But as the good professor averred “history is not a figment of the imagination. It is not about what we thought happened; nor is it about what we wished had happened. It is about what really happened and its objective interpretation based on empirical evidence available to us in the form of documents, eye witness accounts or other forms of analyzable survivals from the past.”

Founders were at the Old Polo Grounds

So, let’s examine the evidence for the President’s decision to institutionalise August 4th as Founders Day. First, Ghana became a constitutive and declaratory sovereign state on 6th March 1957. And its founders surely, must therefore be those who superintended its creation: the beautifully robed Archie Casley-Hayford, Komla Gbedemah, Nathaniel A. Welbeck, Kwame Nkrumah, Kojo Botsio and Krobo Edusei who stood on the dais at the Polo Grounds, alongside ex-servicemen and the ordinary mass of people to witness the transfer of power from the ancien régime, with the symbolic lowering of the British Union Jack and the hoisting of Ghana’s new flag high into the skies, as we finally cast off the yoke of colonialism after 500 years of slavery, plunder and illegal occupation.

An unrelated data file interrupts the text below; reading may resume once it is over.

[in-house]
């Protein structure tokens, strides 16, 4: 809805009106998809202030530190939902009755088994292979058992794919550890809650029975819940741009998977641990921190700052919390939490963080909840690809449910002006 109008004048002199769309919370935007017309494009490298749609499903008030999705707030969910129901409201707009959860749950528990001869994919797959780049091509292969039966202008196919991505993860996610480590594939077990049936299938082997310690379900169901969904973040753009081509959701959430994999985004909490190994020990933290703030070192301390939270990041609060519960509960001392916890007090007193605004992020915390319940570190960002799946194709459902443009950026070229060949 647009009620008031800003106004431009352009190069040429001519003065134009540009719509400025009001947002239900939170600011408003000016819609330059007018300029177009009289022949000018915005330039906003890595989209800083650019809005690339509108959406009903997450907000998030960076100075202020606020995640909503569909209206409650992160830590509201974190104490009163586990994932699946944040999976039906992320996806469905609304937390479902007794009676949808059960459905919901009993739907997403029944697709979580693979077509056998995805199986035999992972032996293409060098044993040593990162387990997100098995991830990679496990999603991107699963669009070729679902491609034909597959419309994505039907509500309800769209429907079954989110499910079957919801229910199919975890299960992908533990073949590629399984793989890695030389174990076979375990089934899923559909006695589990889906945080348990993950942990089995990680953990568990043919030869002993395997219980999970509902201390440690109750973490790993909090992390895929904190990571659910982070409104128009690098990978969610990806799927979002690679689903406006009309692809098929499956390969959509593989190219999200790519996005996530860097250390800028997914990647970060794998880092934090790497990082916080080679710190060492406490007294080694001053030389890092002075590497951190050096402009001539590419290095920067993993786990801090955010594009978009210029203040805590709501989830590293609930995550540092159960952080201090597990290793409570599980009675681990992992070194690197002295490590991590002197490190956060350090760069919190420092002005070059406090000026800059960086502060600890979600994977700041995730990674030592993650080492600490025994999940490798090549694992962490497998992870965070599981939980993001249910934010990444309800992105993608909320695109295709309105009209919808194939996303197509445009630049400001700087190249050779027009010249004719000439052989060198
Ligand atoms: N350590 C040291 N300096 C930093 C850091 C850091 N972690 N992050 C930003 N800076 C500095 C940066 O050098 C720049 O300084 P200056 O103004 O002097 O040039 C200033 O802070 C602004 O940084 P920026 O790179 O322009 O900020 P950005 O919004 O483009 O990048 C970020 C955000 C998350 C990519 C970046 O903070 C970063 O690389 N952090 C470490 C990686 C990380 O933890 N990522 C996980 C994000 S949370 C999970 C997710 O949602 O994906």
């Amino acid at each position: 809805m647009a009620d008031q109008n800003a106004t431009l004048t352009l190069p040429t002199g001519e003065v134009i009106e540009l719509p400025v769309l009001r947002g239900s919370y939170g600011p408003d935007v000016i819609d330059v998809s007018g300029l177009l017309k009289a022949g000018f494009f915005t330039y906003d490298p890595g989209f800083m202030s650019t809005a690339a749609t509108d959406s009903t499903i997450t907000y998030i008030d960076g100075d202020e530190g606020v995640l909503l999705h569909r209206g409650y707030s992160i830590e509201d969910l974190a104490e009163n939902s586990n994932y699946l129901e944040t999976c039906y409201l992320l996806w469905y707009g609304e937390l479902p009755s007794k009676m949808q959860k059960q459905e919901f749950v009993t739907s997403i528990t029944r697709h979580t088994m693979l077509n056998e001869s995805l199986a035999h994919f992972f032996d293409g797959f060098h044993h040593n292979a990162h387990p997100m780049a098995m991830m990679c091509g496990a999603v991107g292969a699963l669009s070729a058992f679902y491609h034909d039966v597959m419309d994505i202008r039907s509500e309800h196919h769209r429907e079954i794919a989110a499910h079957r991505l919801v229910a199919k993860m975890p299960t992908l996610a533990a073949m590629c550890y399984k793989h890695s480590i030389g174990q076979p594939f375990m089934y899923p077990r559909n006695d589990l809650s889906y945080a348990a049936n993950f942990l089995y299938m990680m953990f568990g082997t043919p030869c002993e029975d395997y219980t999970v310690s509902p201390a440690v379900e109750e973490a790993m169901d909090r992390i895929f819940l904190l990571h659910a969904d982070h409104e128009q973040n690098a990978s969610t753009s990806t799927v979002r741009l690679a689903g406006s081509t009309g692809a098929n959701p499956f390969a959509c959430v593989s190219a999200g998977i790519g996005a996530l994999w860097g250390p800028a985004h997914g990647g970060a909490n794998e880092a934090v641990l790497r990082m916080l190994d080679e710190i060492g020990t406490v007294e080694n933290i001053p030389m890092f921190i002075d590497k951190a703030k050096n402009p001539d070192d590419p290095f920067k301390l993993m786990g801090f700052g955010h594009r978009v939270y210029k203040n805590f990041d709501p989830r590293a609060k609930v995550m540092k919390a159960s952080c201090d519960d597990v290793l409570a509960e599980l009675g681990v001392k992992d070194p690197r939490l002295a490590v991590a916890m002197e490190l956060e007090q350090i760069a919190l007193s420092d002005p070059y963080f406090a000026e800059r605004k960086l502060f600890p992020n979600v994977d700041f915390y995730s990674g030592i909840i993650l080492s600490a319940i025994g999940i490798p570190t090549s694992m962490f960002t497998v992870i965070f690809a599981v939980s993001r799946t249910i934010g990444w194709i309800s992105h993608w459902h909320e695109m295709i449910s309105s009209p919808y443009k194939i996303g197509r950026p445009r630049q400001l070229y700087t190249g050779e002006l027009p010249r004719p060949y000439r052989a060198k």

While much of the rest of world was euphoric, and joined in the celebrations on the most exciting day in the country’s history, the UGCC members now being touted as founders boycotted the birth of our new, sovereign state. How then, could they claim the mantle of Founders?

Self-government was conceived before UGCC